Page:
Last yearFour years ago, the voting was a statistical dead heat, and in some states, the margin between the two main candidates was smaller than the number of votes garnered by the third-party candidates. This year, it looks to be much the same situation - which makes it more important than ever to make your voice heard. Most of the choices available are less than satisfactory - but even so, you can make a difference by voting. So go ahead and do it. Then, tomorrow, complain loud and long about the crappy choices you were offered, and keep complaining. But go to the polls and pull that lever, if for no other reason than to show that you care about how your country is governed.

Techie discussion of the Electoral system... )
Three years ago, the world changed.  Three years ago, I began posting to the Usenet newsgroup alt.callahans a series of articles that would eventually lead me into occasionally 'blogging'.  Those articles can be found in the Google archives by searching for the subject containing 'One New Yorker's Impressions', or you can read them at http://home.cyburban.com/~jzeitlin/american/wtc.html.  At the end of that compilation, in an article written a year after the Events, I pointed out the direction that I felt that we, as a country, needed to go.

I have made the error of holding my tongue over the past two years, and saying nothing, as I saw my country head in almost exactly the opposite direction to the signpost that I raised.  I have seen the liberties that have made us what we are become more restricted; I have seen the government arrogate more and more power to itself, in the name of fighting terrorism; I have seen 'sensitive' locations become garrisoned fortresses, where people freely walked before.

We have failed to bear the burden laid upon us by the three thousand people whose lives ended three years ago this day.  We have failed to bear the burden laid upon us by a group of men with a vision, who acted two hundred and twenty-eight years ago to deliver 'a new nation, conceived in liberty'. And we do not appear to care that we have failed in this way.  We have given away our liberty, and not for security, but for an unconvincing illusion of security.  And in doing so, we show - as one of that group of men said - that we are deserving of neither that liberty nor that security.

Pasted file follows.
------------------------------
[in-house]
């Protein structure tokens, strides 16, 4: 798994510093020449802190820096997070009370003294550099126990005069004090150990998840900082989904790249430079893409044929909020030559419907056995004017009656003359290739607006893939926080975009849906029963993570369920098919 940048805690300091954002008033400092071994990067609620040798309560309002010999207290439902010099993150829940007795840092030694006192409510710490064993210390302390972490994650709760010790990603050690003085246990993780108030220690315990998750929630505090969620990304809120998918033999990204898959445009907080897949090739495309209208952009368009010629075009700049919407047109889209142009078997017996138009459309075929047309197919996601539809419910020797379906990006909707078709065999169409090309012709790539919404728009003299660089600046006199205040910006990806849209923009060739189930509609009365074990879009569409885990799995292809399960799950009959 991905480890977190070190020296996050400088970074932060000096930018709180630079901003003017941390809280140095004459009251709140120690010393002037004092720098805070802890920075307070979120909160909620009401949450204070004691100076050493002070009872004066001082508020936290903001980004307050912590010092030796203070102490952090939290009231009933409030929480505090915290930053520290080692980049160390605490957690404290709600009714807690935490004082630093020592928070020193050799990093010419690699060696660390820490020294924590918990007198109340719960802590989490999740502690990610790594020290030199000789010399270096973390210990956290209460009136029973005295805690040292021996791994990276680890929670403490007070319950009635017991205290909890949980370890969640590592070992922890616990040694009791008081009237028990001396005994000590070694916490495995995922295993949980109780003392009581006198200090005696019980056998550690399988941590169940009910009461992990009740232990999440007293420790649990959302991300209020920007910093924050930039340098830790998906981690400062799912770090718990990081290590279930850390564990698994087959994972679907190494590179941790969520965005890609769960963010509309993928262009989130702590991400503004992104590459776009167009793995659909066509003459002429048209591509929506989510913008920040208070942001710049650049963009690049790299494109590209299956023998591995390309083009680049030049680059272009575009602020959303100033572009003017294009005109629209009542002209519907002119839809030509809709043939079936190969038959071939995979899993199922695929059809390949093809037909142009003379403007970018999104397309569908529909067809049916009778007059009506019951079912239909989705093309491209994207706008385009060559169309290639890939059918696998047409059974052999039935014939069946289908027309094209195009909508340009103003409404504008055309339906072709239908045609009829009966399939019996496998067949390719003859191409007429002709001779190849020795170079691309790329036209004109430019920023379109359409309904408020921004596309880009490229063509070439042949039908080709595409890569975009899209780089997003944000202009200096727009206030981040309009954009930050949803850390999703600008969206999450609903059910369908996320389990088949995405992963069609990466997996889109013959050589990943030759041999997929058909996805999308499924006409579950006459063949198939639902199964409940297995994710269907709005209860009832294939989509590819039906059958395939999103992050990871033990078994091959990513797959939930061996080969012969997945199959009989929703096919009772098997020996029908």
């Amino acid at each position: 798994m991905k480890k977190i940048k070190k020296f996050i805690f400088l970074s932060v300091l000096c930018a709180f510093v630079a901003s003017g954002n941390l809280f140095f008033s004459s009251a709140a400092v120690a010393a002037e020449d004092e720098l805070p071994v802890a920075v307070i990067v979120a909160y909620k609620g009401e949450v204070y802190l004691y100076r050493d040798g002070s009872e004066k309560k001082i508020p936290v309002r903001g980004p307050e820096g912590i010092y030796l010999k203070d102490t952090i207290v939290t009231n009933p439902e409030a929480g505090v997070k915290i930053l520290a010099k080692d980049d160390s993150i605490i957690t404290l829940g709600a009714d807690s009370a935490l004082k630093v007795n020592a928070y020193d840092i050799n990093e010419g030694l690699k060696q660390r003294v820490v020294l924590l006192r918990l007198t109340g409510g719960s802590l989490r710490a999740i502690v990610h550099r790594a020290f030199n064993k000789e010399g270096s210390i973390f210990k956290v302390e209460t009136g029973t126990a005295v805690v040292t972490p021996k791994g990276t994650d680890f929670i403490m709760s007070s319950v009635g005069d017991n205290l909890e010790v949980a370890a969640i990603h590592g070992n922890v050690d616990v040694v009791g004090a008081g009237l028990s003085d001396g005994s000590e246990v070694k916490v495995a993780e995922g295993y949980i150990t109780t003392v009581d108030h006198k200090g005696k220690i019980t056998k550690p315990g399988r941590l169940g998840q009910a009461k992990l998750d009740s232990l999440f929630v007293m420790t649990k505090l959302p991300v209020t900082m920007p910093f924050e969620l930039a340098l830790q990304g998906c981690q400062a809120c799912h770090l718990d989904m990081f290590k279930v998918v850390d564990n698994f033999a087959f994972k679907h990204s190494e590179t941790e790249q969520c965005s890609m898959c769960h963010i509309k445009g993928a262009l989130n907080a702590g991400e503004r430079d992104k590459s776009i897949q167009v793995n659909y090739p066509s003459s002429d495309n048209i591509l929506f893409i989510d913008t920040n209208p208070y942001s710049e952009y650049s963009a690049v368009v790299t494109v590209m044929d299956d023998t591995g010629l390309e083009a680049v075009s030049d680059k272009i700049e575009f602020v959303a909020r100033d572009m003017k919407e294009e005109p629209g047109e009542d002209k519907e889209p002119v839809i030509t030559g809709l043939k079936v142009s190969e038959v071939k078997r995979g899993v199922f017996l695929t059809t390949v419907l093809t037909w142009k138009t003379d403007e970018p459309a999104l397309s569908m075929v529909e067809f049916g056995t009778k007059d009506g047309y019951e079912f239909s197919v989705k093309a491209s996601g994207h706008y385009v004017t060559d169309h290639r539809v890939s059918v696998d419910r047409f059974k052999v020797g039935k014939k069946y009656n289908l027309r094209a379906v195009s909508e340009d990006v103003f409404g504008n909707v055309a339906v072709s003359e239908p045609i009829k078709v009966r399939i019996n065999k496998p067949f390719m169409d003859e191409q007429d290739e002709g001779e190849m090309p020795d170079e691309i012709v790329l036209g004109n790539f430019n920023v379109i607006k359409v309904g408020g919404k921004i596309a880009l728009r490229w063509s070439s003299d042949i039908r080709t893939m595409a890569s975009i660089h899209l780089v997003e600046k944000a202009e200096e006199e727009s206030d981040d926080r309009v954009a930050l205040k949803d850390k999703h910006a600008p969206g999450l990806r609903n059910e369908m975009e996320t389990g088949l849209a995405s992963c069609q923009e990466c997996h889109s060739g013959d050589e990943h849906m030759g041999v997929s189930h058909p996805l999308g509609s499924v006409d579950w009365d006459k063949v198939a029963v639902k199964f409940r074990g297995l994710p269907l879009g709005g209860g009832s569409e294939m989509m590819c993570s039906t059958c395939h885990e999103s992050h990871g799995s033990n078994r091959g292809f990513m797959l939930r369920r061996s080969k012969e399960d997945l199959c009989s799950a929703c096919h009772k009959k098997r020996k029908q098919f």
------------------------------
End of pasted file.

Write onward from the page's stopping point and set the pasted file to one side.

I do not know what to do.  I can speak out, but I am a small voice crying in the wilderness. I cannot vote to restore what we have lost, because there are no candidates who will implement that restoration. But I know not what other options I have, to wake us up.
I found this on an old floppy disk, apparently saved from an old-style bulletin-board network.

Why Do We Have A Memorial Day?
Because I died...

... at Bunker Hill. Grapeshot tore through my body at New Orleans. Crushing hooves with riders as swirls of blue and grey ... and red ... crashed down on me in strange sounding places like Chickamauga, Antietam, and Shiloh.

The heat and swamp sucked at my last moments in the wilds of Cuba. A green fog of poisonous gas slithered over the side and into my trench, where water stood mixed with slime and blood.

I lay face down in fetid pools clogged with jungle vines, felt the hot sands of Africa burning through my back, lay with cold cheek against wet beach sand, and fell from gingerbread doorways into cobblestone streets. I gaped for air and breathed fire and oily water.

Snow clung to my lashes and ice formed at the corners of my mouth as a tiny wisp of seam wafted from the crimson flow of life out of my ears and stomach.

As I fell forward, I felt the jagged pain of bamboo beneath the water tearing at my flesh.

I fought and died when I didn’t know why. I was killed before I was old enough to vote. I never knew the pleasure of savoring the memories that come with old age. I left mothers, fathers, husbands, wives, children, and sweethearts to weep after me. I lay where names and landscapes and faces were all foreign to me. To this day, no one knows where the earth swallowed me.

I was called wop, nigger, dago, spic, kike, honky, and mick. I was tall and short and thin and heavy and young and old and cheerful and sad. I was a shop steward, an insurance agent, a writer, an orange picker, and the head of a grocery chain stretching from Baltimore to St. Louis.

I lived around the corner, up the street, next door, over the garage, across the tracks, on the hill and out of a suitcase. I came from a family farm, a college campus, a factory, a new-car agency, and from Broadway.

I died that we would remain free, that liberty would not perish, that women and children would be safe from terror, that my home would be protected, that an idea would be proven right, that my friend might live, that people back home could make overtime in the plants, and that a sagging economy might be helped.

Sometimes I served my country, sometimes my ideals and sometimes my own ego.

But I served.

On Memorial Day, I hope you pause for a few moments to think on these things. You are still free to think ... and speak ... and publish whatever you wish because I gave the most I had ... my all.

Some of you have known some of my pain, my tears, and the sickness of soul for the waste of human life.

Yet, the giving of my life was not wasted. For perhaps somehow, in some way, people will do something to end my dying.

My death has extended the time given you to do that something.

After the next war, there may be no one left to honor the dead.

— Author Anonymous

Let me preface this rant with a reminder to my readers that I'm in the United States, and am talking about the situation in the United States. What I say here absolutely shouldn't be assumed to apply to you if you're not a U.S. citizen.

One of the favorite pastimes in the United States seems to be arguing about politics ... [more rant] )